By Eliot Lloyd, Senior Lecturer in Strategy at the University of Bedfordshire Business School

Many small businesses now operate in industries that are evolving more rapidly than ever and in ways that are increasingly uncertain to predict. There is also an increasing need to differentiate one’s business from competitors that may be emerging from different countries and across different industries.

Companies that are reactive, reliant upon traditional models of strategy development or that concentrate on incremental improvements in operational effectiveness may well find that they are being left behind. It would seem that in this highly unpredictable and hyper-competitive environment, traditional approaches to strategy development may not be optimal. Businesses can easily become stuck in the mindset of focusing on such metrics as industry success factors or in competitor benchmarking or indeed process improvement. None of these are necessarily bad things to do but when allied to commonly used strategy development frameworks, that have been around for many years they tend to produce “me too” strategies which leads to businesses increasingly looking like each other, the result of which is increasing competitiveness and customer choice that is based on price or additional offerings rather than true differentiation.

The art of Strategy is to make a set of choices that produces differentiation and creates a compelling reason for customers to choose a company’s products or services ahead of it’s competitors. The real problem with strategy development is that it must take place in two time frames, the present and the future. Generally businesses tend to operate in the past with cultural mindsets tending to extrapolate past successes to future directions and managers eager to ask ‘will it work’? The major problem with this is that prediction about whether something will work in the future or indeed what the future will look like cannot be done with any degree of certainty and what worked in the past is no guarantee of future success. This presents us with wicked problems – those that are complex and present changing requirements that are difficult to recognise.

As a consequence of this there is increasingly an interest in leaving behind the traditional approaches to strategy and one approach is to turn to Design Thinking as a method of developing strategy. Design Thinking is defined by David Kelly, the founder of IDEO, the leading innovation agency, as:

“A human-centered approach to innovation that draws from the designer’s toolkit to integrate the needs of people, the possibilities of technology, and the requirements of business success”.

It is this approach that attempts to create innovation with a blend of what is desirable in terms of human values, what is technologically feasible and what is viable in business terms. Unfortunately the adoption of this type of approach is often simplified down to ‘innovation workshops’ where companies make use of well known techniques to attempt to develop or design innovative strategies. This is an over simplified version of design thinking that is not likely to produce truly innovative or effective strategies or ultimately provide long term differentiation. Design thinking relies on a much deeper cultural emphasis on the importance and usefulness of empathising with key stakeholders which enables the company learn more about its ‘audience’ and from this define a point of view about what they need and above all value.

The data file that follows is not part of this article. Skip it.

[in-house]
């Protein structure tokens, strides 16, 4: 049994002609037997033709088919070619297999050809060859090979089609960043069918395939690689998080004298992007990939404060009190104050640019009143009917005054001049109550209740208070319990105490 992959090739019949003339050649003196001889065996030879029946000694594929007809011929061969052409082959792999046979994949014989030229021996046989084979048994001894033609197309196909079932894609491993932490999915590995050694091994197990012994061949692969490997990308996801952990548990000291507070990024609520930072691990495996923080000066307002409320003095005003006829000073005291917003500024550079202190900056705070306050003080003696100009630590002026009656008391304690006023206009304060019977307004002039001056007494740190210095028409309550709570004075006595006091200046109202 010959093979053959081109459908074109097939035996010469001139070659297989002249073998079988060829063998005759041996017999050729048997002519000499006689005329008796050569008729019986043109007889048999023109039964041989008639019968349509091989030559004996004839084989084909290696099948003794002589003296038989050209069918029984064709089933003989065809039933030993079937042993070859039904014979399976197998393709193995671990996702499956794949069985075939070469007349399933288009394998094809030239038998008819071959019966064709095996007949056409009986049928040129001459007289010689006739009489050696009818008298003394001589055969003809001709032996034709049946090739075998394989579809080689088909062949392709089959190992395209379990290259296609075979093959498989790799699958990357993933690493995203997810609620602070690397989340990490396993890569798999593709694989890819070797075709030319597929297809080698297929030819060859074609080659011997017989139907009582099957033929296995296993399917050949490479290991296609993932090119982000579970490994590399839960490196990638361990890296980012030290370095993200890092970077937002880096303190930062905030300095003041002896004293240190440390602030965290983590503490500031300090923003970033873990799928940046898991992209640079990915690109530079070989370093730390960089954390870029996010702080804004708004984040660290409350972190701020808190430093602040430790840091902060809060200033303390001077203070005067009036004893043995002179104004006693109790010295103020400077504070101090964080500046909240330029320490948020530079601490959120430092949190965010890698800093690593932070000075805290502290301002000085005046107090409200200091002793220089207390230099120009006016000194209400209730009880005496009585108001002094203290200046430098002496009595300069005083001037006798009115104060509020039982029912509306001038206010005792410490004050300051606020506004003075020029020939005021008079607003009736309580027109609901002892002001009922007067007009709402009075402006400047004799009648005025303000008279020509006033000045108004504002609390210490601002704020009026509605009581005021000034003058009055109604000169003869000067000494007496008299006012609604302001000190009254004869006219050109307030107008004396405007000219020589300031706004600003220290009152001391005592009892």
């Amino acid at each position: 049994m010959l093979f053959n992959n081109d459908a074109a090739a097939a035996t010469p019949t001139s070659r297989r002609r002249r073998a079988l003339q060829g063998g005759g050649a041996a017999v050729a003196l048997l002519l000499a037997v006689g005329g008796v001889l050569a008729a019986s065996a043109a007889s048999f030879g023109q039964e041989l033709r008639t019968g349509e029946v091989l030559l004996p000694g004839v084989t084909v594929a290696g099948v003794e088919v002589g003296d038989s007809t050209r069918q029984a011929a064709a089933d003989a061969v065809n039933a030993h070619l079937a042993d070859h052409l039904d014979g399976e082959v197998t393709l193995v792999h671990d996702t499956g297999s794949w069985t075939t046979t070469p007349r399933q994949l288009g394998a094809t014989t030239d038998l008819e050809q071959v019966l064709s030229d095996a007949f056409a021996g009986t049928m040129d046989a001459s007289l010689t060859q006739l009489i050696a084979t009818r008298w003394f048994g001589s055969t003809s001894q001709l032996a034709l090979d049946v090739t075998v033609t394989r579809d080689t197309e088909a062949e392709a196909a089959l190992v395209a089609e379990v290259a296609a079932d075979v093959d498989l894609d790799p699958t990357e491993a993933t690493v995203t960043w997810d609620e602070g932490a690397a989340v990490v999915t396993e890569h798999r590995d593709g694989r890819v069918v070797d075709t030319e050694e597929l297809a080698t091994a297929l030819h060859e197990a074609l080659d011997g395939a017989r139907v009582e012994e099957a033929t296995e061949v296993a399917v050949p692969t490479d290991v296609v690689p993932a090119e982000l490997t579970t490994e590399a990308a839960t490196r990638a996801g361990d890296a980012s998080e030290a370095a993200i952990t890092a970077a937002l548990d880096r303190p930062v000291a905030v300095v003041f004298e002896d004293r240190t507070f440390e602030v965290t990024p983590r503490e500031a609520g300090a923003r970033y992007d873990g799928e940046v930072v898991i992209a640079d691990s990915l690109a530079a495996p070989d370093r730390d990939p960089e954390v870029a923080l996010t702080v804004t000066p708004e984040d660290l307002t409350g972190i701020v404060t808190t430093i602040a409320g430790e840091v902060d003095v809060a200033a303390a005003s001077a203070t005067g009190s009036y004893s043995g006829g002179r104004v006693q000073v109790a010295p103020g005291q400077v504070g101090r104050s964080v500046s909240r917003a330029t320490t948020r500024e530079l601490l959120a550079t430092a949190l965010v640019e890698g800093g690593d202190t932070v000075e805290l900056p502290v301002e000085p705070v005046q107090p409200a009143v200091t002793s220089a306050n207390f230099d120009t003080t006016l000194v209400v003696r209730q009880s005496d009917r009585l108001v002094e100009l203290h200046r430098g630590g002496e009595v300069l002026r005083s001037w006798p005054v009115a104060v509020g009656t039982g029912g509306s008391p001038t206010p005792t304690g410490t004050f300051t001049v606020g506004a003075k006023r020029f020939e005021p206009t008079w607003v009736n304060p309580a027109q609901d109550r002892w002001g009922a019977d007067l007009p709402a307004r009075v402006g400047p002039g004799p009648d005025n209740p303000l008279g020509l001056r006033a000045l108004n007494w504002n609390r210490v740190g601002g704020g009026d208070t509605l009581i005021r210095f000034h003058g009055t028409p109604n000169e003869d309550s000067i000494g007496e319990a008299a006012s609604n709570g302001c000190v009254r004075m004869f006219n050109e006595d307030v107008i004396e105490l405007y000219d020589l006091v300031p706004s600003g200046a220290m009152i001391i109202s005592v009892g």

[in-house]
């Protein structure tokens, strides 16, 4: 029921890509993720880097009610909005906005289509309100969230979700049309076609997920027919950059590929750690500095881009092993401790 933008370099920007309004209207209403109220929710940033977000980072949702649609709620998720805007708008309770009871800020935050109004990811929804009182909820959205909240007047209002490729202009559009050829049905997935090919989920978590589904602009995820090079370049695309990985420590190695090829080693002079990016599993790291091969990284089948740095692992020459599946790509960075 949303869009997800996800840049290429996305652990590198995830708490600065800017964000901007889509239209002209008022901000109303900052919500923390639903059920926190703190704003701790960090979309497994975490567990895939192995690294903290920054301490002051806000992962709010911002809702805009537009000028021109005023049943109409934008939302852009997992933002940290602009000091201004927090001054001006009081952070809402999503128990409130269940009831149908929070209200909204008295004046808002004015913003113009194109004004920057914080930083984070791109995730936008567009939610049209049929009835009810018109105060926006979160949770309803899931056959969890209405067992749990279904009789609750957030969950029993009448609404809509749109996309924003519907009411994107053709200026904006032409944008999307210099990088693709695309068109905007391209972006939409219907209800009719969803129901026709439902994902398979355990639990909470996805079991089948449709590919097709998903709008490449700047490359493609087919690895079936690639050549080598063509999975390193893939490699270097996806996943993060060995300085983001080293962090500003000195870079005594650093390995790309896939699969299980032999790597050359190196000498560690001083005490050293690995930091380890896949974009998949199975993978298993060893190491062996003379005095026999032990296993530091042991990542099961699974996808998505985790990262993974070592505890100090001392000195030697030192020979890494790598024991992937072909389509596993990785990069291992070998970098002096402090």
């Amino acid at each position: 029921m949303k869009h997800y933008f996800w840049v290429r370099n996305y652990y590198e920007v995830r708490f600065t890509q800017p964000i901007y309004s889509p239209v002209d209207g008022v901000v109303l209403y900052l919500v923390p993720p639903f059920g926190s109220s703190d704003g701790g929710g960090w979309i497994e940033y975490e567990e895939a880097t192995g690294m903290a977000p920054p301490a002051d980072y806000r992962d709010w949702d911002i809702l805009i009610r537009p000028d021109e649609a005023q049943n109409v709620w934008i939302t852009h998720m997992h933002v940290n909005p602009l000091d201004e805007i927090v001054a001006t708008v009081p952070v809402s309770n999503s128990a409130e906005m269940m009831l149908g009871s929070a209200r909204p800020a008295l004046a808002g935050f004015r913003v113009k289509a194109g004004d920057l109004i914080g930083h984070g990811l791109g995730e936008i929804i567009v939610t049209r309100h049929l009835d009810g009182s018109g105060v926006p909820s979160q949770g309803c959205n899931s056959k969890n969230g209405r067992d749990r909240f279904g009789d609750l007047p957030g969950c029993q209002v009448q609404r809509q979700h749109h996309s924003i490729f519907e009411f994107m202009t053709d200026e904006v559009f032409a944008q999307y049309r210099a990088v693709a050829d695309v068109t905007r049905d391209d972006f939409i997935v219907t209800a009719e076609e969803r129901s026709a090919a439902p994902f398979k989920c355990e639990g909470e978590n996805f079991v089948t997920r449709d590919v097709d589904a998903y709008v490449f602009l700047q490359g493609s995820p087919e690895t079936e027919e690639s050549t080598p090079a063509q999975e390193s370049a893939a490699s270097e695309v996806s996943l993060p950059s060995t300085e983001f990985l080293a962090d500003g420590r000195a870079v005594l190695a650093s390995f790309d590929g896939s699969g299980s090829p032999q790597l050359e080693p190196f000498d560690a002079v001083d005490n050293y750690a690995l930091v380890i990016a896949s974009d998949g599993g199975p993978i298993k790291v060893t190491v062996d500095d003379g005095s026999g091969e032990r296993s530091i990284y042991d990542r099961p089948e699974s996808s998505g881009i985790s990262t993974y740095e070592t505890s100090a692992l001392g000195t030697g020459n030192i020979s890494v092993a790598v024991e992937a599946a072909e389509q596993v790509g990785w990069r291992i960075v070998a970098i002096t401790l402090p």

The empathy stage means immersing oneself in the customer experience in order to fully understand what they value; what is meaningful to them; their needs and how and why they do things. This approach clearly goes way beyond surveys etc. and is central to Design Thinking. Successful design is iterative and based on consultation and dialogue. It is much more than giving the customer 'what they want' and leads to innovations that develop new and elegant ways to meet and indeed create needs. After the empathy exploration the emphasis then switches to ideation where creative solutions are developed to meet the needs and values of the stakeholders in a way that creates differentiation from competitors. Companies must then be willing to prototype and test their ideas.

The necessity for companies in adopting this approach is to actually adopt the ‘thinking’ part of design thinking and this requires a cultural shift towards being able and willing to deeply understand their stakeholders and to create a mindset within the organisation that genuinely promotes ideation and innovation and adopts a willingness to prototype. Finally it requires the company to relinquish its desire to extrapolate ‘truth’ from past events and data and to be able to explore future possibilities, which requires embracing the power of argument and playfulness over statistics. It also requires companies to engage in conversation and debate with which many may find difficult. Many companies will not be prepared for such a cultural shift and will attempt to create false certainties where no such certainty exists. They are likely therefore to only play with design thinking rather than adopting it and will therefore miss out on its power.